Original German Iron Cross II. Class – WW1, NICE CONDITION, THREE PIECE CONSTRUCTION, MAGNETIC CORE – GOOD EXAMPLE, NICE FINISH ON THE CORE, ON NEW COMBATANT RIBBON, A VERY NICE PIECE. HISTORY OF THE AWARD. Iron Cross (German: Eisernes Kreuz) was a military decoration of the Kingdom of Prussia, and later of Germany, which was established by King Friedrich Wilhelm III of Prussia and first awarded on 10 March 1813 in Breslau. In addition to during the Napoleonic Wars, the Iron Cross was awarded during the Franco-German War, the First World War, and the Second World War. The Iron Cross was normally a military decoration only, though there were instances of it being awarded to civilians for performing military functions. Two examples, the civilian pilot Hanna Reitsch was awarded the Iron Cross First Class for her bravery as a test pilot during the Second World War and Melitta Schenk Gräfin von Stauffenberg (also a German female test pilot) was awarded the Iron Cross Second Class. The Iron Cross was also used as the symbol of the German Army from 1871 to 1915, when it was replaced by a simpler Greek cross. In 1956, the Iron Cross became the symbol of the Bundeswehr, the German armed forces. The traditional design is black and this design is used on armored vehicles and aircraft. A newer design in blue and silver is used as the emblem in other contexts. The Iron Cross is a black four-pointed cross with white trim, with the arms widening towards the ends, similar to a cross pattée. It was designed by the neoclassical architect Karl Friedrich Schinkel and reflects the cross borne by the Teutonic Knights in the 14th century. The ribbon for the 1813, 1870 and 1914 Iron Cross (2nd Class) was black with two thin white bands, the colours of Prussia. The noncombatant version of this award had the same medal, but the black and white colours on the ribbon were reversed. Initially the Iron Cross was worn with the blank side out. This did not change until 1838 when the sprig facing could be presented. Since the Iron Cross was issued over several different periods of German history, it was annotated with the year indicating the era in which it was issued. For example, an Iron Cross from the First World War bears the year “1914″, while the same decoration from the Second World War is annotated “1939″. The reverse of the 1870, 1914 and 1939 series of Iron Crosses have the year “1813″ appearing on the lower arm, symbolizing the year the award was created. The 1813 decoration also has the initials “FW” for King Frederick William III, while the next two have a “W” for the respective kaisers, Wilhelm I and Wilhelm II. The final version shows a swastika. It was also possible for a holder of the 1914 Iron Cross to be awarded a second or higher grade of the 1939 Iron Cross. In such cases, a “1939 Clasp” (Spange) would be worn on the original 1914 Iron Cross. A similar award was made in 1914 but was quite rare, since there were few in service who held the 1870 Iron Cross. For the First Class award the Spange appears as an eagle with the date “1939″ that was pinned above the Cross. Although two separate awards, in some cases the holders soldered them together. A cross was the symbol of the Teutonic Knights (a heraldic cross pattée), and the cross design (but not the specific decoration) has been the symbol of Germany’s armed forces (now the Bundeswehr) since 1871. The Iron Cross was founded on 10 March 1813 in Breslau and awarded to soldiers during the Wars of Liberation against Napoleon. It was first awarded to Karl August Ferdinand von Borcke on 21 April 1813. King Wilhelm I of Prussia authorized further awards on 19 July 1870, during the Franco-German War. The Iron Cross was reauthorized by Emperor Wilhelm II on 5 August 1914, at the start of the First World War. During these three periods, the Iron Cross was an award of the Kingdom of Prussia, although given Prussia’s pre-eminent place in the German Empire formed in 1871, it tended to be treated as a generic German decoration. The 1813, 1870, and 1914 Iron Crosses had three grades: Iron Cross 2nd Class German: Eisernes Kreuz 2. Klasse, Iron Cross 1st Class German: Eisernes Kreuz 1. Klasse, Grand Cross of the Iron Cross (German: Großkreuz des Eisernen Kreuzes, often simply Großkreuz). Although the medals of each class were identical, the manner in which each was worn differed. Employing a pin or screw posts on the back of the medal, the Iron Cross First Class was worn on the left side of the recipient’s uniform. The Grand Cross and the Iron Cross Second Class were suspended from different ribbons. The Grand Cross was intended for senior generals of the German Army. An even higher decoration, the Star of the Grand Cross of the Iron Cross, was awarded only twice, to Field Marshal Gebhard von Blücher in 1813 and to Field Marshal Paul von Hindenburg in 1918. A third award was planned for the most successful German general during the Second World War, but was not made after the defeat of Germany in 1945. The Iron Cross 1st Class and the Iron Cross 2nd Class were awarded without regard to rank. One had to already possess the 2nd Class in order to receive the 1st Class (though in some cases both could be awarded simultaneously). The egalitarian nature of this award contrasted with those of most other German states (and indeed many other European monarchies), where military decorations were awarded based on the rank of the recipient. For example, Bavarian officers received various grades of that Kingdom’s Military Merit Order (Militär-Verdienstorden), while enlisted men received various grades of the Military Merit Cross (Militär-Verdienstkreuz). Prussia did have other orders and medals which were awarded on the basis of rank, and even though the Iron Cross was intended to be awarded without regard to rank, officers and NCOs were more likely to receive it than junior enlisted soldiers. In the First World War, approximately four million Iron Crosses of the lower grade (2nd Class) were issued, as well as around 145,000 of the higher grade (1st Class). Exact numbers of awards are not known, since the Prussian archives were destroyed during the Second World War. The multitude of awards reduced the status and reputation of the decoration. Among the holders of the 1914 Iron Cross 2nd Class and 1st Class was Adolf Hitler, who held the rank of Gefreiter. Hitler can be seen wearing the award on his left breast, as was standard, in many photographs. The straight-armed Balkenkreuz, the emblem of the Wehrmacht, first used in a narrower form on Luftstreitkräfte aircraft in mid-April 1918, and as shown here, as it appeared on German planes, tanks, and other vehicles during the Second World War. Adolf Hitler restored the Iron Cross in 1939 as a German decoration (rather than Prussian as in earlier versions), continuing the tradition of issuing it in various grades. Legally it is based on the enactment Reichsgesetzblatt I S. 1573 of 1 September 1939 Verordnung über die Erneuerung des Eisernen Kreuzes (Regulation for the Re-introduction of the Iron Cross). The Iron Cross of the Second World War was divided into three main series of decorations with an intermediate category, the Knight’s Cross, instituted between the lowest, the Iron Cross, and the highest, the Grand Cross. The Knight’s Cross replaced the Prussian Pour le Mérite or “Blue Max”. Hitler did not care for the Pour le Mérite, as it was a Prussian order that could be awarded only to officers. The ribbon of the medal (2nd class and Knight’s Cross) was different from the earlier Iron Crosses in that the color red was used in addition to the traditional black and white (black and white were the colours of Prussia, while black, white, and red were the colors of Germany). Hitler also created the War Merit Cross as a replacement for the non-combatant version of the Iron Cross. It also appeared on certain Nazi flags in the upper left corner. The edges were curved, like most original iron crosses. The standard 1939 Iron Cross was issued in the following two grades: Iron Cross 2nd Class Eisernes Kreuz 2. Klasse, Iron Cross 1st Class Eisernes Kreuz 1. Klasse abbreviated as EKI or E. The Iron Cross was awarded for bravery in battle as well as other military contributions in a battlefield environment. The Iron Cross 2nd Class came with a ribbon and was worn in one of two different methods: when in formal dress, the entire cross was worn mounted alone or as part of a medal bar, for everyday wear, only the ribbon was worn from the second hole in the tunic button. The Iron Cross First Class was a pin-on medal with no ribbon and was worn centered on a uniform breast pocket, either on dress uniforms or everyday outfit. It was a progressive award, with the second class having to be earned before the first class and so on for the higher degrees. It is estimated that some four and a half million Second Class Iron Crosses were awarded in the Second World War, and 300,000 of the First Class. The item “9361 German WW1 Iron Cross II. Class medal Eisernes Kreuz magnetic core” is in sale since Wednesday, March 31, 2021. This item is in the category “Collectables\Militaria\World War I (1914-1918)\Medals/ Ribbons”. The seller is “a..anderson” and is located in ST. ALBANS. This item can be shipped worldwide.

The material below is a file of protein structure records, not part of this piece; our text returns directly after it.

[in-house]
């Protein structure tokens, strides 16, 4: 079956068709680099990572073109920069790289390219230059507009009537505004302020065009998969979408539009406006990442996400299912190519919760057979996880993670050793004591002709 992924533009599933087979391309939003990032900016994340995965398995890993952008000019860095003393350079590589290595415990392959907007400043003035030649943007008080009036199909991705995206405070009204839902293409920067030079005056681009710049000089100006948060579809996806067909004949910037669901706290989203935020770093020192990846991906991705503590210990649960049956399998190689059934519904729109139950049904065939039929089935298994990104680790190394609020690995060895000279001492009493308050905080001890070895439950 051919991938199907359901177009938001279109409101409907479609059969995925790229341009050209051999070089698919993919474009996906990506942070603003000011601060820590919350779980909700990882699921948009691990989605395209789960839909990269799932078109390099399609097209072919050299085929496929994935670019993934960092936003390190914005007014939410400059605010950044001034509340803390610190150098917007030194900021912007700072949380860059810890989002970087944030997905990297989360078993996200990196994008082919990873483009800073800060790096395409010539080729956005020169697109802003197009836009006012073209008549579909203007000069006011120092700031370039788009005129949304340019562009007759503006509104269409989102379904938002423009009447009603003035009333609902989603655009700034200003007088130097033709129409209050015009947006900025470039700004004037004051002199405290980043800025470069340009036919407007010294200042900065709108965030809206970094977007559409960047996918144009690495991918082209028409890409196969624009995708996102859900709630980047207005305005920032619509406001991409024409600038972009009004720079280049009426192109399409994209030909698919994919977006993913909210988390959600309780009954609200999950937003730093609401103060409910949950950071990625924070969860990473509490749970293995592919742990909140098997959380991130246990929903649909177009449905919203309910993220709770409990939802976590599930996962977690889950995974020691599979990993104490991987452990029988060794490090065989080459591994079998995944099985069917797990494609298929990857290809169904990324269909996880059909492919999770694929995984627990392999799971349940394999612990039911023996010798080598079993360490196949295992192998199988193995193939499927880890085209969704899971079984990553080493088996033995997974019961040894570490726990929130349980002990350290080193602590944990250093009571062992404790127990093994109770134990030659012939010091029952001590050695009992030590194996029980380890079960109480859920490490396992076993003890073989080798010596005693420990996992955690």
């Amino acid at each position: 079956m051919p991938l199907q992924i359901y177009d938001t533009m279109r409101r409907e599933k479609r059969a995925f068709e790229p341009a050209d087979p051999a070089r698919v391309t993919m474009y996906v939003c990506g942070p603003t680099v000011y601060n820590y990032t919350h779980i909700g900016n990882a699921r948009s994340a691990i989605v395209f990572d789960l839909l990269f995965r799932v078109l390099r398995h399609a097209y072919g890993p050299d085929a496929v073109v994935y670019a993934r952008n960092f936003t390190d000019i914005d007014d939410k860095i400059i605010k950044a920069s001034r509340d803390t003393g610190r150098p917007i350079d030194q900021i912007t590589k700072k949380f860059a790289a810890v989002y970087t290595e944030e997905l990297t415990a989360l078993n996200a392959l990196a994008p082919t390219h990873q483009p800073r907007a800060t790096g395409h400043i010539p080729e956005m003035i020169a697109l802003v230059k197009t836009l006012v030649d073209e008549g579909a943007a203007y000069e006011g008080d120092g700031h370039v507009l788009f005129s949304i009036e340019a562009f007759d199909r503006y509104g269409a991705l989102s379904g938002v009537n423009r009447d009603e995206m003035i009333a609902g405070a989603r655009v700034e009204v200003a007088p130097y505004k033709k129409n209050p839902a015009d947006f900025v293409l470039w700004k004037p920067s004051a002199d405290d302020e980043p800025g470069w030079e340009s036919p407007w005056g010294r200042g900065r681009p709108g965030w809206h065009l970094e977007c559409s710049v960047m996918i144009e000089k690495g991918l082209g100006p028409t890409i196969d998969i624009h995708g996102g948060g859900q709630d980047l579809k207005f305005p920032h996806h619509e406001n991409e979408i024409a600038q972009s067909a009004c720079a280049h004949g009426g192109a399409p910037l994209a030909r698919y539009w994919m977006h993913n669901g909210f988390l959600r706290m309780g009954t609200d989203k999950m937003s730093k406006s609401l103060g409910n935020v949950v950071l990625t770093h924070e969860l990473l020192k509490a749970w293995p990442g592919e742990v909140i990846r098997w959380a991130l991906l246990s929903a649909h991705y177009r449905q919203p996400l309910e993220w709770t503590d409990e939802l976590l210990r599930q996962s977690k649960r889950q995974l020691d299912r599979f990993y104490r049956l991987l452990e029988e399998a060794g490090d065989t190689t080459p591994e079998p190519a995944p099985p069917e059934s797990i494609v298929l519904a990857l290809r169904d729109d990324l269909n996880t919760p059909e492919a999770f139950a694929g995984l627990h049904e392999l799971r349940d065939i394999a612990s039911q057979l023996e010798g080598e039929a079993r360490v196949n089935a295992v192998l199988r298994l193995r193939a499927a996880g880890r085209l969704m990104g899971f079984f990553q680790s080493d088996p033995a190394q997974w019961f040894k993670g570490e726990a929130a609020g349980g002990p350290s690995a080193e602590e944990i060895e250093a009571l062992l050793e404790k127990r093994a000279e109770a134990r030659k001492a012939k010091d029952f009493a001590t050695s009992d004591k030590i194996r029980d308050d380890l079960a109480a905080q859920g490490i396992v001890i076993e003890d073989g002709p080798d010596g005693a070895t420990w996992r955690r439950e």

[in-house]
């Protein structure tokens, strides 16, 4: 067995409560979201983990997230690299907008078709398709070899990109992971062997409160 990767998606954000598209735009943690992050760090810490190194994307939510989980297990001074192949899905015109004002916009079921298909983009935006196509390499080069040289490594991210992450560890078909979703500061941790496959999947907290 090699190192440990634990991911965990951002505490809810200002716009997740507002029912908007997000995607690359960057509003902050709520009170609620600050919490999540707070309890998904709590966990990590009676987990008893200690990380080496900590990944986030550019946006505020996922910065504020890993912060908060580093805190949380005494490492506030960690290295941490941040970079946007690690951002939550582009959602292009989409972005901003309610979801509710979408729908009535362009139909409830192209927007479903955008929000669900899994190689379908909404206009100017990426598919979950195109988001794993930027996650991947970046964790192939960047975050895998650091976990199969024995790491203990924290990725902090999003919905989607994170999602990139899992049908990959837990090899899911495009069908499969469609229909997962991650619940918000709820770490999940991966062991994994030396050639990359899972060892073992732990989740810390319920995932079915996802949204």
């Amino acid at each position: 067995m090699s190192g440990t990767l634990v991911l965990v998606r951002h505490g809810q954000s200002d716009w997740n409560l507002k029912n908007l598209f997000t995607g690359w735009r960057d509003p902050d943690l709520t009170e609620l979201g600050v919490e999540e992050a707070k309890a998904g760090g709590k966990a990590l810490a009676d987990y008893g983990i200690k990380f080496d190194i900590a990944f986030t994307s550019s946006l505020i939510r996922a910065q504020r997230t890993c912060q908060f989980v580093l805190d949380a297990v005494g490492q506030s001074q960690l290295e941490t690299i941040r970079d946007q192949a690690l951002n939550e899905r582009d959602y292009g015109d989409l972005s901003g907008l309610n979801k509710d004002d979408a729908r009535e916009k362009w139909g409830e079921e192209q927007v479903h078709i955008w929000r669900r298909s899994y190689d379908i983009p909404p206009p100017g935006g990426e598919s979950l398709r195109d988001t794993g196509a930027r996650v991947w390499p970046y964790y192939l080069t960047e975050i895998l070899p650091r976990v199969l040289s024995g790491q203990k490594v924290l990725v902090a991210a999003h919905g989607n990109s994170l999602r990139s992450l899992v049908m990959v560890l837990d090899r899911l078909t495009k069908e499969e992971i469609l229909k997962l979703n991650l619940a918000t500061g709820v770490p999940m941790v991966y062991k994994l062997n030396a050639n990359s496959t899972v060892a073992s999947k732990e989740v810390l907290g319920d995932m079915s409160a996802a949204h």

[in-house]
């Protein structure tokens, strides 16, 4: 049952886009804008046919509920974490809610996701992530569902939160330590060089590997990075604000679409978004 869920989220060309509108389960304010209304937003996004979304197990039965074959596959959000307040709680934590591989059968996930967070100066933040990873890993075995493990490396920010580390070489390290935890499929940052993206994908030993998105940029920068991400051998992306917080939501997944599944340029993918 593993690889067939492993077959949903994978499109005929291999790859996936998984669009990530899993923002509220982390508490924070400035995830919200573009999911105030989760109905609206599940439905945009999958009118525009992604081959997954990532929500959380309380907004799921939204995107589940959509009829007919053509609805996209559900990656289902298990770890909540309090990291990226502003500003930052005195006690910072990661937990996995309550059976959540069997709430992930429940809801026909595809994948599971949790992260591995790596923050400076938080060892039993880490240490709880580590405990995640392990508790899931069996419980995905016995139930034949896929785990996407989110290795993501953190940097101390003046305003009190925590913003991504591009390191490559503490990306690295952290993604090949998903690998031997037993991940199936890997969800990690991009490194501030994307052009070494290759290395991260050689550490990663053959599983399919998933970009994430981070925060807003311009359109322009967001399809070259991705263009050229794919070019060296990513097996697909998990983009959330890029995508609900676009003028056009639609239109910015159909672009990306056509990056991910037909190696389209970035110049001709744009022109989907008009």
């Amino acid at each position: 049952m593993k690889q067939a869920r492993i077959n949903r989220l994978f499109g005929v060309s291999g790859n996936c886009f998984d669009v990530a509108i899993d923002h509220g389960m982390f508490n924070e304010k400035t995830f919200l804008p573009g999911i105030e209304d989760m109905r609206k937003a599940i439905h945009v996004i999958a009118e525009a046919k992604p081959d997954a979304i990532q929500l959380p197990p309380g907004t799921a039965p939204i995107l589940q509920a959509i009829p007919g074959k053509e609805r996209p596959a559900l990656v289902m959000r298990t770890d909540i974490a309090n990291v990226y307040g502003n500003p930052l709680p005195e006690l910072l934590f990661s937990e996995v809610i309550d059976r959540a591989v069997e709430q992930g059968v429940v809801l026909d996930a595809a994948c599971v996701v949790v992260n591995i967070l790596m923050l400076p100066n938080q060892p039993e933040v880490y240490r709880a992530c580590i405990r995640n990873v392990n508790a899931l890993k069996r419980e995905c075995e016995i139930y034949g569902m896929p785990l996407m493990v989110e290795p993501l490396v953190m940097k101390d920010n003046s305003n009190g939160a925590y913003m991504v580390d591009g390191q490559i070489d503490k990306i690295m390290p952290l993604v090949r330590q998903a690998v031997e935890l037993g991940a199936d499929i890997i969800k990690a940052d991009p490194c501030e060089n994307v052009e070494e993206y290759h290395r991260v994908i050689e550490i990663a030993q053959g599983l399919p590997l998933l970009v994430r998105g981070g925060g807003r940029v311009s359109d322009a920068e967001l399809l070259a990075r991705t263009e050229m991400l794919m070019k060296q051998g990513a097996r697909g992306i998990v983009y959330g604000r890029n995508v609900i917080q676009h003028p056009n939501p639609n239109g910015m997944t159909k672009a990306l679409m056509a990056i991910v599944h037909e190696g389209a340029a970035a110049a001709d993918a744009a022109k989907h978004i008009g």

WW1 German, 8 Medal Group, Original